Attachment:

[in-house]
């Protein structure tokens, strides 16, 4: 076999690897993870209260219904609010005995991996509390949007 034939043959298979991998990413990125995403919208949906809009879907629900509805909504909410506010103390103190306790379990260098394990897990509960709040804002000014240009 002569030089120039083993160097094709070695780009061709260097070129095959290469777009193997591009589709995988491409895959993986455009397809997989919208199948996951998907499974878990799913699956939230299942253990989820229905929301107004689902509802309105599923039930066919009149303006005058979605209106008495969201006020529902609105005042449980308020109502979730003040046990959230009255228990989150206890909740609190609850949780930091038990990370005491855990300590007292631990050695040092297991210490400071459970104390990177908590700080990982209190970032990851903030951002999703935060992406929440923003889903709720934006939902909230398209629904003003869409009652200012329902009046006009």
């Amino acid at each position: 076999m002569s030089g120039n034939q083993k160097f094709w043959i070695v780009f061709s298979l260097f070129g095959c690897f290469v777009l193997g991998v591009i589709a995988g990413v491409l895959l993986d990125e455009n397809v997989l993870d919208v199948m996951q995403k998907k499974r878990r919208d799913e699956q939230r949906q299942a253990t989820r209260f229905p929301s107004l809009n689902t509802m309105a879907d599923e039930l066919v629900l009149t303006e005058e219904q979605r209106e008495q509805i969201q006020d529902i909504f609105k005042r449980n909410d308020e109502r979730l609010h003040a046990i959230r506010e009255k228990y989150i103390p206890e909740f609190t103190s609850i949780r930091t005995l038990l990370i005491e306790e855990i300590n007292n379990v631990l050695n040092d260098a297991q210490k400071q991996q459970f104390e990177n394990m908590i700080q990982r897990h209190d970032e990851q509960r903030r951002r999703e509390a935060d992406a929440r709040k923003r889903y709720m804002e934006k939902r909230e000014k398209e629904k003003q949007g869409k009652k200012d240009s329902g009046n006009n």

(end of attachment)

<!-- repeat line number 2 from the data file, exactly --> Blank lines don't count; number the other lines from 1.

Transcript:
């Protein structure tokens, strides 16, 4: 076999690897993870209260219904609010005995991996509390949007 034939043959298979991998990413990125995403919208949906809009879907629900509805909504909410506010103390103190306790379990260098394990897990509960709040804002000014240009 002569030089120039083993160097094709070695780009061709260097070129095959290469777009193997591009589709995988491409895959993986455009397809997989919208199948996951998907499974878990799913699956939230299942253990989820229905929301107004689902509802309105599923039930066919009149303006005058979605209106008495969201006020529902609105005042449980308020109502979730003040046990959230009255228990989150206890909740609190609850949780930091038990990370005491855990300590007292631990050695040092297991210490400071459970104390990177908590700080990982209190970032990851903030951002999703935060992406929440923003889903709720934006939902909230398209629904003003869409009652200012329902009046006009």